reply to Smith6612
Re: You can see... actually it only looked good on the wireless segment. if you consider the big picture which is how many land lines they lost compared to overall growth of broadband and tv subs. it doesnt look good at all.
CorydonCultivant son jardinPremium
said by rody_44:Well, to be fair, getting people to upgrade their services to more TV channels and faster internet speeds in the current economy is going to be a tough sell, so Verizon really is having to deal with the bad luck of really getting their service off the ground at a time when many people are a lot more focused on the bottom line rather than the speed of their connection.
actually it only looked good on the wireless segment. if you consider the big picture which is how many land lines they lost compared to overall growth of broadband and tv subs. it doesnt look good at all.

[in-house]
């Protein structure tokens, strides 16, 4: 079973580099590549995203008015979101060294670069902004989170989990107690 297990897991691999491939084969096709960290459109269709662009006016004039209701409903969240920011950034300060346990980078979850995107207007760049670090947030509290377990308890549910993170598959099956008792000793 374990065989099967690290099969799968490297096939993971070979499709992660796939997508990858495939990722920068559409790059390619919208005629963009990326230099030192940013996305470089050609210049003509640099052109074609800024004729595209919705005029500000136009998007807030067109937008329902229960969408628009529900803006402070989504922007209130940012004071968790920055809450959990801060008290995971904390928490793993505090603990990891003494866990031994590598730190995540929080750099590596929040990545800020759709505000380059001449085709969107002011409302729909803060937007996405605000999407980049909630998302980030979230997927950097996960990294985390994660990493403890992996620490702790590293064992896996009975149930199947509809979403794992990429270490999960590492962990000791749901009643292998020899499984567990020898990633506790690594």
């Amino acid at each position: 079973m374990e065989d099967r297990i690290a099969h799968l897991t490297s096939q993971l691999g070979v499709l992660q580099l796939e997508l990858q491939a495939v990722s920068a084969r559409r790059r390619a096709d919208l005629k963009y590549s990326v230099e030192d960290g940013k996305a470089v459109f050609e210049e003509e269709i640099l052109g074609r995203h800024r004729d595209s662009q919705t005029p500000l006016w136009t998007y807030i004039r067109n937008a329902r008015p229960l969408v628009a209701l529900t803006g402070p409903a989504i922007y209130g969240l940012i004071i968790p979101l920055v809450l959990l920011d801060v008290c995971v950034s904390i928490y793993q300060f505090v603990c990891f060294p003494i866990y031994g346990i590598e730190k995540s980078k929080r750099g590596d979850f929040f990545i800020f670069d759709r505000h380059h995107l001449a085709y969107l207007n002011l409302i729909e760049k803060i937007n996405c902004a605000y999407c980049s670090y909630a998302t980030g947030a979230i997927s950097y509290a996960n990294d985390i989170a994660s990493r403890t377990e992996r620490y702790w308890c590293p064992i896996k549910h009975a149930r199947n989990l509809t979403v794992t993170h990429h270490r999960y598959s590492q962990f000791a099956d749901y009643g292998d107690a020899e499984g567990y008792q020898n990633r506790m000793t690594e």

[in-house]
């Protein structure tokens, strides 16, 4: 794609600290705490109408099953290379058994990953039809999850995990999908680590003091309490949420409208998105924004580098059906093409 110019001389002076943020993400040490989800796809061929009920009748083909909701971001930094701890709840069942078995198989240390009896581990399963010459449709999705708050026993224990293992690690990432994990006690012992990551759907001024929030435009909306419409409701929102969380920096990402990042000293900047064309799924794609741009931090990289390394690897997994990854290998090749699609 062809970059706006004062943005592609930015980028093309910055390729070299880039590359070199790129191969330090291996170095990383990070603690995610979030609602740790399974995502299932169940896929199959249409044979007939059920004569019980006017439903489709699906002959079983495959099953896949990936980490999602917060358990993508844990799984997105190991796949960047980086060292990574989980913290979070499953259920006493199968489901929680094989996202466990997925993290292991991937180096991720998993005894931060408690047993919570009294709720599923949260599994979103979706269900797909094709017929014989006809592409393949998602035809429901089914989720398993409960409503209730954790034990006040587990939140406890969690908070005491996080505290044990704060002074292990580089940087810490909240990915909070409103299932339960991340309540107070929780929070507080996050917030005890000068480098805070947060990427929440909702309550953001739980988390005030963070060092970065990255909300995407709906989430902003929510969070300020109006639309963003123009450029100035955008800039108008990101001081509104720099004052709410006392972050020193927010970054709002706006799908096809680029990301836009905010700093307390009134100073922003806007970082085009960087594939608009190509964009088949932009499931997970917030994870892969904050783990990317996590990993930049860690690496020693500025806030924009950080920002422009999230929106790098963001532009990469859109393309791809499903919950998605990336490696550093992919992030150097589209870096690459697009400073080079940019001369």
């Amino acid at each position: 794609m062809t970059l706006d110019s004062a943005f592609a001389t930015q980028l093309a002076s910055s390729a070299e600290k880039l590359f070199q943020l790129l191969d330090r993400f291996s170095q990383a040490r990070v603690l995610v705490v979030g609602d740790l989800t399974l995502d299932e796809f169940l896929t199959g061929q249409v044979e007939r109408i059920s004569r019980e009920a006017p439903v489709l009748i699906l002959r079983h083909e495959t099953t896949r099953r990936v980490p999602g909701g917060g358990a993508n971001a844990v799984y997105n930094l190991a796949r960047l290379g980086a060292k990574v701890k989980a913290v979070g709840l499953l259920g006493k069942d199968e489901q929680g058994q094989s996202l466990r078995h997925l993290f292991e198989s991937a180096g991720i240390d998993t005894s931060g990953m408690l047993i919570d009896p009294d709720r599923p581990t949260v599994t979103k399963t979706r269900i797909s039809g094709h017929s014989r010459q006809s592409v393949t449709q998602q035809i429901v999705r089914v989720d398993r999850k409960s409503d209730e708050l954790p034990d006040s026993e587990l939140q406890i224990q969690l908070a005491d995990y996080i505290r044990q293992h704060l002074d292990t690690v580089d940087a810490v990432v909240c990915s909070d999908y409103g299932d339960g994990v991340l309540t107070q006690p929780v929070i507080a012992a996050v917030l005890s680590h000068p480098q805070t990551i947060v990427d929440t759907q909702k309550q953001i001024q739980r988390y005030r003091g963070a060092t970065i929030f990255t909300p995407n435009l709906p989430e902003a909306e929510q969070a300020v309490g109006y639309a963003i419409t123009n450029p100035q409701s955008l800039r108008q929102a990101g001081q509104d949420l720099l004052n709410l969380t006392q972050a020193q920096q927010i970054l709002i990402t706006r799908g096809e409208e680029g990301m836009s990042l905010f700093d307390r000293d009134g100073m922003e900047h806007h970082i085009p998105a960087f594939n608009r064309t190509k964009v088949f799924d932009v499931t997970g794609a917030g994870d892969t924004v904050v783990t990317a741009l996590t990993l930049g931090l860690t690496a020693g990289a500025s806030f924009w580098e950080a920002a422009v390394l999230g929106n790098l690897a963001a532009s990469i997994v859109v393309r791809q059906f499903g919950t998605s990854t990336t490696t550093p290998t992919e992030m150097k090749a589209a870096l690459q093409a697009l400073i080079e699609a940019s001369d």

Unfortunately for Verizon, this helps cable more than them, since cable can sell VoIP on the basis of price, while Verizon is selling FiOS on the basis of quality.
"Think for yourselves and let others enjoy the privilege to do so too."
Mount Vernon, NY
reply to rody_44
The big picture doesn't include land lines. That is a losing proposition and Verizon knows it. Their growth is in FIOS and wireless.
I think Verizon has the right idea- use the dwindling landline profits to invest in businesses more likely to survive in the long term.
North Andover, MA
reply to Corydon
When I do a cost compare between FIOS and Comcast, FIOS wins even if I get more DVR's and the 20/5 package, by nearly $30's. Comcast refused to re-up me on the $99 triple play deal (for the, ahem, 5th time) so they've left me little choice in any case. If you can get the $99 triple play deal still, then Comcast still has some cost advantage.
The only reason I'm hesitant to switch is I've read a lot about the trouble with the MS FIOS DVRs. Since this is what my wife will complain about loudest, it gives me pause.